MN - When you’re a border collie and your owner’s job is herding sheep, you pitch in to give them a helping paw. And if their work involves processing customer orders at a quarry, it seems the same rule applies.

Nine-year-old Misty has grown up at Burlington Stone and earns her keep as a valued member of staff.

She greets drivers who approach the dispatch window, collects their weighbridge tickets in her mouth and dashes off to find an office administrator to process them.

She also takes credit cards – and returns them after payment is taken without so much as a tooth mark.

‘I brought her in here as a pup and everybody fell in love with her,’ said owner Elaine Prickett. ‘Now I’m not allowed to come to work without her.

‘From about five-years-old she started mimicking us. I don’t think we could do without her.’

Misty was not taught to collect the orders at the quarry in Kirkby-in-Furness, Cumbria, but began joining in unprompted after watching busy staff at work. ‘She’s got an interest in things and has done the role of a sheepdog and a cowdog before,’ said Ms Prickett, who has been working for the company for 35 years. ‘She’s just generally intelligent.’ In case bosses seeking staff who will work like dogs are getting any ideas, it should be stressed that Misty can’t actually process the orders as she doesn’t read or write.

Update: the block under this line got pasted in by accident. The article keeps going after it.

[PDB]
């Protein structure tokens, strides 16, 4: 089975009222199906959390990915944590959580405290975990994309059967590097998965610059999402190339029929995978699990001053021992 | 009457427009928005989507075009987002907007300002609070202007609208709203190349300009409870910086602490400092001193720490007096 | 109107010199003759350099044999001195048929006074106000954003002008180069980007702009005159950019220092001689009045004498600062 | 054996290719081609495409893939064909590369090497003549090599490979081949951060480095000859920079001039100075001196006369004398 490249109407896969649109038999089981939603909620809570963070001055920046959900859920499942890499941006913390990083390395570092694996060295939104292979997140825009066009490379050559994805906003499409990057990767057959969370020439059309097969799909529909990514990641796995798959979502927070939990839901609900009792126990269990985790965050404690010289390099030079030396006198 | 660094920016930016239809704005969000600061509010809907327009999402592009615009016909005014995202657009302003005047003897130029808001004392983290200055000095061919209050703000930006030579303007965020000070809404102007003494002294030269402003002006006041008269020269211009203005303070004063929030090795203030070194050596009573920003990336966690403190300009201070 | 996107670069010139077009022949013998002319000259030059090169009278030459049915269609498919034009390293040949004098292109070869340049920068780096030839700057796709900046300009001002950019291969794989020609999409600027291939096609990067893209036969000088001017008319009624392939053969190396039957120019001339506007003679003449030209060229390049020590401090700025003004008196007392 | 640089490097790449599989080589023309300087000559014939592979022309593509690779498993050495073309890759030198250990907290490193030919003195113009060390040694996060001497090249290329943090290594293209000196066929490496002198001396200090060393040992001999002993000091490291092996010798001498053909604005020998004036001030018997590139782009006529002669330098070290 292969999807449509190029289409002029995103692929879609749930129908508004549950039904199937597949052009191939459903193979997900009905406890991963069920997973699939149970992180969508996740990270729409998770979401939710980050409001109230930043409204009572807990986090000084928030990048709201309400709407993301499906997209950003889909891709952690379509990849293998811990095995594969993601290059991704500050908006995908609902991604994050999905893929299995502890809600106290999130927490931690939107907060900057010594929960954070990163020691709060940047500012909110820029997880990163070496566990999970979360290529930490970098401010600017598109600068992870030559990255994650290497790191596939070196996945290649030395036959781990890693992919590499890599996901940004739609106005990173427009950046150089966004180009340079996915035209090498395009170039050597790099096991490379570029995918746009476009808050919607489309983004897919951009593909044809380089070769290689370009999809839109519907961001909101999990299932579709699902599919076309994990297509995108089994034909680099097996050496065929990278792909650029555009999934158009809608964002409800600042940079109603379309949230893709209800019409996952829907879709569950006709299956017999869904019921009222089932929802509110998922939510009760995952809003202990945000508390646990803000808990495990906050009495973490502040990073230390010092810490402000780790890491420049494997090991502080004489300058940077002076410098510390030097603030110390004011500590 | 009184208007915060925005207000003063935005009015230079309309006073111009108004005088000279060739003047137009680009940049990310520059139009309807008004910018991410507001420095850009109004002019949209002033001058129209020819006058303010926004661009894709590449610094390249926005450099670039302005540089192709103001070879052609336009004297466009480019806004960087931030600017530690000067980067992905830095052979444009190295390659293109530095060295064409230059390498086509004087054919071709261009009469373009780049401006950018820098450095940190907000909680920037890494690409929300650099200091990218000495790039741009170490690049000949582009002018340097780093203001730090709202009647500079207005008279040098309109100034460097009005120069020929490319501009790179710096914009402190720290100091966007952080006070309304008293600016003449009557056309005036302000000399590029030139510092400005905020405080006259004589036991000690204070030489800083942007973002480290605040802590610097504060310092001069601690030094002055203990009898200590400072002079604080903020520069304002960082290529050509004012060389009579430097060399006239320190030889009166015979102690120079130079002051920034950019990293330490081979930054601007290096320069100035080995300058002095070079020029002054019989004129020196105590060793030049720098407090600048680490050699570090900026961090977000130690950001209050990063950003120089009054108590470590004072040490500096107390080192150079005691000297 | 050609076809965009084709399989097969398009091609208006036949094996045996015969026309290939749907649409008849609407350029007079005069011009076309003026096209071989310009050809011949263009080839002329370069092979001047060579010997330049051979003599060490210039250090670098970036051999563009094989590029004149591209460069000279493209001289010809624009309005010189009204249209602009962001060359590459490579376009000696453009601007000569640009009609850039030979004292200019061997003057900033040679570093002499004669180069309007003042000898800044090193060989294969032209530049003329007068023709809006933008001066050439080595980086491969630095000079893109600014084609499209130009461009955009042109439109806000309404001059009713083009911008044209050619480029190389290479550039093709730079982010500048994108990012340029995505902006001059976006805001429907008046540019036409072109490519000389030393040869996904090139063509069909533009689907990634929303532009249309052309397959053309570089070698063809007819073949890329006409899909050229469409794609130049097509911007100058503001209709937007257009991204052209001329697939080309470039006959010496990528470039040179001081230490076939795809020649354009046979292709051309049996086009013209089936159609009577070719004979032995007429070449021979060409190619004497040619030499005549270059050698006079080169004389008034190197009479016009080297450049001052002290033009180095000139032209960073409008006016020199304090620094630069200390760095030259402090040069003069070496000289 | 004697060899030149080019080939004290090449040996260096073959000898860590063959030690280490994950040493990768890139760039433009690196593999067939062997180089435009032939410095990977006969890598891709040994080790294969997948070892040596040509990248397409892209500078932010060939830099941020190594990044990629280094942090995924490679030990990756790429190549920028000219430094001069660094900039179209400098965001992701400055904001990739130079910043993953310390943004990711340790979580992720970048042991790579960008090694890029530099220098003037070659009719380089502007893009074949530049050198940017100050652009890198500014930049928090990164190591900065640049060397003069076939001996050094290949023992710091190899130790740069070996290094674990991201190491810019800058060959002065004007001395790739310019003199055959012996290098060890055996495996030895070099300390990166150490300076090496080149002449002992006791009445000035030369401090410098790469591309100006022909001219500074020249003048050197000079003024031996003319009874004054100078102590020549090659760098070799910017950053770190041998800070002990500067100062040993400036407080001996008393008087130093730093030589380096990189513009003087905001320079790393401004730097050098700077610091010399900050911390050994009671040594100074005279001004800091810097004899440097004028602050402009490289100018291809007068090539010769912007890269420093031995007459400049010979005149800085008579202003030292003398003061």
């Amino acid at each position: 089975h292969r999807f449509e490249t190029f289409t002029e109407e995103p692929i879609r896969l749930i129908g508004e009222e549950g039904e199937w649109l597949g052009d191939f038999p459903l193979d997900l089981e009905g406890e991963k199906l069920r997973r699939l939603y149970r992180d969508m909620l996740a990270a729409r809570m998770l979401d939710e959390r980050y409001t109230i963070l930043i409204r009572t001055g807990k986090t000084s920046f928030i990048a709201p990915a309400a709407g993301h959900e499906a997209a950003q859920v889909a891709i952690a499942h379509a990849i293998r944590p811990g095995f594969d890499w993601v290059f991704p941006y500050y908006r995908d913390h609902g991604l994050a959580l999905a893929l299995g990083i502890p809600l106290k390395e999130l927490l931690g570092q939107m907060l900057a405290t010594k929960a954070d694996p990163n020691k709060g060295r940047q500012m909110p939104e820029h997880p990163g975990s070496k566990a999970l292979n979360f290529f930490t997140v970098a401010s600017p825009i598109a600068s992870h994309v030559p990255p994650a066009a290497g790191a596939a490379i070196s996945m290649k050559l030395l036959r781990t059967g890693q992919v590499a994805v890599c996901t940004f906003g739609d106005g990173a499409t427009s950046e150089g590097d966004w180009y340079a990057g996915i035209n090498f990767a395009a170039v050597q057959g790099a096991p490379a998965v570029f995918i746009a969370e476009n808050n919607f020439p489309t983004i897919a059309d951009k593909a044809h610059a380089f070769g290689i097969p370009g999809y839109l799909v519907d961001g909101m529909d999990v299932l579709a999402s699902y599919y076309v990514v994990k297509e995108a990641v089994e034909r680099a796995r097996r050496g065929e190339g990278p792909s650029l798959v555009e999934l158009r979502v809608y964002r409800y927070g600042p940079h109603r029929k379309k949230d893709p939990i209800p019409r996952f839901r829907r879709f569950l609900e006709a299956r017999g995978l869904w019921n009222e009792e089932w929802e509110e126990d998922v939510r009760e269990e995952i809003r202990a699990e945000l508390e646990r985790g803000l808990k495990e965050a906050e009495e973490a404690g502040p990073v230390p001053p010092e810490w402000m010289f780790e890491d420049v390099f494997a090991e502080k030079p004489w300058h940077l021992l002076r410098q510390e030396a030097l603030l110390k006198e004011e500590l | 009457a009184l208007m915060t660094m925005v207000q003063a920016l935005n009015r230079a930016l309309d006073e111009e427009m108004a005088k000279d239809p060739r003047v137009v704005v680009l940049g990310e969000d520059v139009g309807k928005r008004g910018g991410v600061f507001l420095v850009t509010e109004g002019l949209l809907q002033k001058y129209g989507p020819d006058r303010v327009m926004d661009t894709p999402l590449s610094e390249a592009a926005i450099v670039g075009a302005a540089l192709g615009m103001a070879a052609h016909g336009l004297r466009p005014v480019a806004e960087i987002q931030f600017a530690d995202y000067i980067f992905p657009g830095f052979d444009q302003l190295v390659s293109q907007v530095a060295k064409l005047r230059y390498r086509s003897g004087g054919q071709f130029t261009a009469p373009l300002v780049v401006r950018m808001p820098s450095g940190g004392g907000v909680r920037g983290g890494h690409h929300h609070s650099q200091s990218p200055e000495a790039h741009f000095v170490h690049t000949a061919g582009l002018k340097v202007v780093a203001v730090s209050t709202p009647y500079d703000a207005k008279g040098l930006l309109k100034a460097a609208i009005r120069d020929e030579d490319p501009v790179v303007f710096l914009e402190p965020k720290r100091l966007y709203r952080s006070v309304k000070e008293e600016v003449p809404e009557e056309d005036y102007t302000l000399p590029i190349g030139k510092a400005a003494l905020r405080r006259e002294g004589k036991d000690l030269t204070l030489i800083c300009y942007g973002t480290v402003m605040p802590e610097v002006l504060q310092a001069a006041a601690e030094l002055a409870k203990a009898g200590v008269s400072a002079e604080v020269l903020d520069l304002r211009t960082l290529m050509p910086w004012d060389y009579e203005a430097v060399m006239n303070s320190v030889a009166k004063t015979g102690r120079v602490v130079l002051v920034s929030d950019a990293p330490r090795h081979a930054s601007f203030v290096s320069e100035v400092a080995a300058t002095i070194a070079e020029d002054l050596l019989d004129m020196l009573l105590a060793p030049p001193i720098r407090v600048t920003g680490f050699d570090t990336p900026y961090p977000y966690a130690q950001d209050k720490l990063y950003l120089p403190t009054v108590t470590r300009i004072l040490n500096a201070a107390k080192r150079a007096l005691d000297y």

But having her around may have added benefits besides saving her colleagues’ legs and giving visitors a bit of a giggle. Taking dogs to work can reduce people’s stress levels as the animals’ presence has a calming effect, according to a study published last year in the International Journal of Workplace Health Management.

And while good-natured Misty may lack the full skills set, she can be relied on to respect the most important rule of business – that the customer is always right.

‘She’s lovely and she doesn’t argue,’ said Kirkby resident Lex Ward, who is using the quarry’s slate for a garden makeover.

‘I was delighted to see her when I came here for the first time.’